One of the parishioners ran to the office of Dr. Clarence J. D'alton, 203 West Eighty-first Street and returned with the physician. He administered first aid and an ambulance was summoned from Knickerbocker Hospital. The young woman said she was Mary Neary, 22 years, of 208 West Sixty-seventh Street. S he refused to tell why she had drunk the poison. She was removed to the hospital, where it was reported that her condition was not serious.

The New York Times, published January 23, 1921

Takes Poison in Church

"Tired of Life", Tries to Die

image source, wiki commons
Girl Collapses After Taking Iodine, But Will Recover.

She was "tired of Life" was the explanation yesterday morning by Katie Cavanaugh, 25 years old, of 641 Tenth avenue, for mixing iodine with a widely advertised nerve tonic she had just purchased at a soda fountain on Eighth Avenue, near Forty-seventh Street.

The young woman collapsed in the street and was removed to Bellevue Hospital. It was found that the dose had been small and that she probably would live.

The New York Times, published August 7, 1922

Tired of Life, Tries to Die


image source, wiki commons
Sailors Rescue Sufferer from IODINE on Riverside Drive

The screams of May Mantone, 19, of 242 West 109th Street, on the sloping lawn on Riverside Drive at 109th Street, brought to her aid two sailors, William Straw and Edwin Johnson. With the assistance of Donald Freeman, a Columbia student, she was taken to a drug store at Broadway and 107th Street, where first aid for iodine poisoning was given.
An ambulance from the Harlem Hospital was summoned and Dr. Buchman took her to the hospital unconscious. Neighbors said that the girl lived with her father and a sister but both father and sister were away last night. 

The New York Times, published March 13, 1922

Girl Found Poisoned

And finally, an article from Time Magazine, 1938, that attempts to explain the iodine suicide phenomena...

Iodine Suicides

Young Dr. Merrill Moore of Boston is known as a psychiatrist, semiprofessional swimmer and author of 25,000 good and bad sonnets. With all his zest for life, Dr. Moore is most interested in the problem of suicide, has collected many scientific facts on this phenomenon. Last week in The New England Journal of Medicine he discussed the agent most commonly used by would-be suicides: iodine.

Although the years 1915-36 showed a steady increase in the number of iodine drinkers, said Dr. Moore, not one fatal case of iodine poisoning was observed in Boston and vicinity. Reasons: 1) Iodine cannot be absorbed by the body without chemical change. It combines with fatty acids, proteins, starches, or unites with another element and changes from a powerful, slow-acting cell poison to a less toxic iodide. 2) Iodine produces such intense irritation of the gastrointestinal tract that the stomach rejects even small amounts.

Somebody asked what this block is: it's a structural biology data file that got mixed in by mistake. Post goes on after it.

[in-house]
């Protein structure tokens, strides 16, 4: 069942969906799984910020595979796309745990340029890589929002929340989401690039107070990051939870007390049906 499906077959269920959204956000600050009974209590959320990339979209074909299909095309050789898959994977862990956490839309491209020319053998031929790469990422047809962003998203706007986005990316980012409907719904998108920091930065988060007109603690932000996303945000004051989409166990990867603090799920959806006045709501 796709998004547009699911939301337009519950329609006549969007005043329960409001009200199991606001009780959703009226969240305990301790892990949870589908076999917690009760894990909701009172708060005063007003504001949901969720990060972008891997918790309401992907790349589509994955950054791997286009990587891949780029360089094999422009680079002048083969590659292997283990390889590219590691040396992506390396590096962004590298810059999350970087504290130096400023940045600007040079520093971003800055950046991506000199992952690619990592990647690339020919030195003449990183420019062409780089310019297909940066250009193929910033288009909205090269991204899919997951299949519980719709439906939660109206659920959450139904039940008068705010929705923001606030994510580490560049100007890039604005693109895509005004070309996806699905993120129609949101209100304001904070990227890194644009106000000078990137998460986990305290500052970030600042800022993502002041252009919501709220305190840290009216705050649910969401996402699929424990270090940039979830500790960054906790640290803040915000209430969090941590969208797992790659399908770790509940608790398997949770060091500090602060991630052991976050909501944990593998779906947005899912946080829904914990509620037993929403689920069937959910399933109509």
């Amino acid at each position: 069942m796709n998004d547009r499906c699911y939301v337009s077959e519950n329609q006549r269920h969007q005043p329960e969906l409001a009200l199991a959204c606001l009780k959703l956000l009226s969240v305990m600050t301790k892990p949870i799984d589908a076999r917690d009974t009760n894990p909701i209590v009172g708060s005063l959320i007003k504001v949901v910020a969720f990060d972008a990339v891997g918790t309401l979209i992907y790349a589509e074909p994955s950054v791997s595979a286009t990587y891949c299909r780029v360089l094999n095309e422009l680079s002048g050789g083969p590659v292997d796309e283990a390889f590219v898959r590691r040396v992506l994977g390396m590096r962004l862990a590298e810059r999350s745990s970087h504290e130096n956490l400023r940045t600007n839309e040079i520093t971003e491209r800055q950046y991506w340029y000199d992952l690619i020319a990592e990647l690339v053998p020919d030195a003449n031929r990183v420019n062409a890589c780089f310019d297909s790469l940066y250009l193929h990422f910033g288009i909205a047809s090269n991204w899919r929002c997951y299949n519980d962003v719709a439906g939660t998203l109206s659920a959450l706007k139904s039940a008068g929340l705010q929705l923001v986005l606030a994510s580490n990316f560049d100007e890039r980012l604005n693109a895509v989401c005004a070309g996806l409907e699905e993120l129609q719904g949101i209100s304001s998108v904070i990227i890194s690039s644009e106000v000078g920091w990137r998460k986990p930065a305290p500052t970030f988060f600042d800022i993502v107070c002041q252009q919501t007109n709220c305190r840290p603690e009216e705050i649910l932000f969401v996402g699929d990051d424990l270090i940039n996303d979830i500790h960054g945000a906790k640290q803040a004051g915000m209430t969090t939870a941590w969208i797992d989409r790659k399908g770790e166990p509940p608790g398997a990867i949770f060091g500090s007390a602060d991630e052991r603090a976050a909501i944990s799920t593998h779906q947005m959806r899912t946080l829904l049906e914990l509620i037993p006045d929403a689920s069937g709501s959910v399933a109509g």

Only a heroic dose will result in death, and when death does occur it is usually due to overstimulation of the thyroid.

3) Many people purposely take only a small amount since "iodine is used chiefly by essentially immature persons at ages when they have failed to gain attention and satisfaction and bid for these by sensational means." Largest group of iodine drinkers, added Dr. Moore, are females between 14 and 20 (they are home near a medicine cabinet most of the time). Largest group of males are between 26 and 30. Whether they know that an ordinary gulp of iodine is seldom fatal, Dr. Moore could not say. He inclined to think not, however, since druggists glue a suggestive skull and bones to every iodine bottle.

Sunday, July 7, 2013

Iodine, the 53rd Element... 1938

detail, dow iodine ad, 1938
Another fine Dow Chemical Co ad for iodine... I find it interesting that we have Dow chemical to thank for many of the brominated compounds we are deluged with... in fact, that's how Herbert Henry Dow began his career, by formulating a new process for extracting bromide from brine wells in Michigan(part of the "goiter belt"). But I digress...

Without further ado, an ad from Fortune Magazine, 1938. It seems that even as late as 1938 many of the other medical uses for iodine were known. What, exactly, happened to this knowledge?